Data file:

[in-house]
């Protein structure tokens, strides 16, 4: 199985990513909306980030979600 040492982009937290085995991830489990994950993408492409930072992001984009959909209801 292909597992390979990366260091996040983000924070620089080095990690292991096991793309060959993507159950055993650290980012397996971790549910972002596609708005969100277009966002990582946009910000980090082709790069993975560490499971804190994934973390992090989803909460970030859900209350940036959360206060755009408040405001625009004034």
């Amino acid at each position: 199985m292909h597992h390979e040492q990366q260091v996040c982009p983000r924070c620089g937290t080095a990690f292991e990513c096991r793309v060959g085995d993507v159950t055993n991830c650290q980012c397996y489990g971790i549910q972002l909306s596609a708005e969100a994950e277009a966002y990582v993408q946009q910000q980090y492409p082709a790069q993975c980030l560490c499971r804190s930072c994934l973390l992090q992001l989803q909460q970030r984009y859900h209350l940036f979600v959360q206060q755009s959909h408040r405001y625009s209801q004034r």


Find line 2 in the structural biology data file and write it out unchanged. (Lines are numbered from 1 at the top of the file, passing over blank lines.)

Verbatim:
């Protein structure tokens, strides 16, 4: 199985990513909306980030979600 040492982009937290085995991830489990994950993408492409930072992001984009959909209801 292909597992390979990366260091996040983000924070620089080095990690292991096991793309060959993507159950055993650290980012397996971790549910972002596609708005969100277009966002990582946009910000980090082709790069993975560490499971804190994934973390992090989803909460970030859900209350940036959360206060755009408040405001625009004034």